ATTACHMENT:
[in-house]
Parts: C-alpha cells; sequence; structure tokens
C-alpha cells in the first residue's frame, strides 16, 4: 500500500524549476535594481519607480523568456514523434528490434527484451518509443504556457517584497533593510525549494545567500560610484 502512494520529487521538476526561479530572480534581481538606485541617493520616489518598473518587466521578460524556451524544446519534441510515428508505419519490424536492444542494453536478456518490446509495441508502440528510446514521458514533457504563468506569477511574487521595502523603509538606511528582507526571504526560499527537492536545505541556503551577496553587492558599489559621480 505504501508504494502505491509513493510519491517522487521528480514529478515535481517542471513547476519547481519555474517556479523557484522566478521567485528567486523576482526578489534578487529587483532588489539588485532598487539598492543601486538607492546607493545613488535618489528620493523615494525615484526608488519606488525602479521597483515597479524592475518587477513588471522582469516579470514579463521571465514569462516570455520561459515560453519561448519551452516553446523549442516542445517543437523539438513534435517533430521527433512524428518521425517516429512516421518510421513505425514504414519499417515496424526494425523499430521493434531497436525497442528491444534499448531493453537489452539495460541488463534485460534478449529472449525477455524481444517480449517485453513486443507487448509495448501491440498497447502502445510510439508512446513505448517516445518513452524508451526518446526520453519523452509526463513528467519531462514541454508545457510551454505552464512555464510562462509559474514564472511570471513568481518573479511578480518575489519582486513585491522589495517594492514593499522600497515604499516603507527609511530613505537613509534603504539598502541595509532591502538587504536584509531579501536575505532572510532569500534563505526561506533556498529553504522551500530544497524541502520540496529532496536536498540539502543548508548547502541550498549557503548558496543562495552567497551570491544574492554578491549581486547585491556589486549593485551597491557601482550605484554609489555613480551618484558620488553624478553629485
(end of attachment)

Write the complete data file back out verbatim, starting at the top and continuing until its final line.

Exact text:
[in-house]
Parts: C-alpha cells; sequence; structure tokens
C-alpha cells in the first residue's frame, strides 16, 4: 500500500524549476535594481519607480523568456514523434528490434527484451518509443504556457517584497533593510525549494545567500560610484 502512494520529487521538476526561479530572480534581481538606485541617493520616489518598473518587466521578460524556451524544446519534441510515428508505419519490424536492444542494453536478456518490446509495441508502440528510446514521458514533457504563468506569477511574487521595502523603509538606511528582507526571504526560499527537492536545505541556503551577496553587492558599489559621480 505504501508504494502505491509513493510519491517522487521528480514529478515535481517542471513547476519547481519555474517556479523557484522566478521567485528567486523576482526578489534578487529587483532588489539588485532598487539598492543601486538607492546607493545613488535618489528620493523615494525615484526608488519606488525602479521597483515597479524592475518587477513588471522582469516579470514579463521571465514569462516570455520561459515560453519561448519551452516553446523549442516542445517543437523539438513534435517533430521527433512524428518521425517516429512516421518510421513505425514504414519499417515496424526494425523499430521493434531497436525497442528491444534499448531493453537489452539495460541488463534485460534478449529472449525477455524481444517480449517485453513486443507487448509495448501491440498497447502502445510510439508512446513505448517516445518513452524508451526518446526520453519523452509526463513528467519531462514541454508545457510551454505552464512555464510562462509559474514564472511570471513568481518573479511578480518575489519582486513585491522589495517594492514593499522600497515604499516603507527609511530613505537613509534603504539598502541595509532591502538587504536584509531579501536575505532572510532569500534563505526561506533556498529553504522551500530544497524541502520540496529532496536536498540539502543548508548547502541550498549557503548558496543562495552567497551570491544574492554578491549581486547585491556589486549593485551597491557601482550605484554609489555613480551618484558620488553624478553629485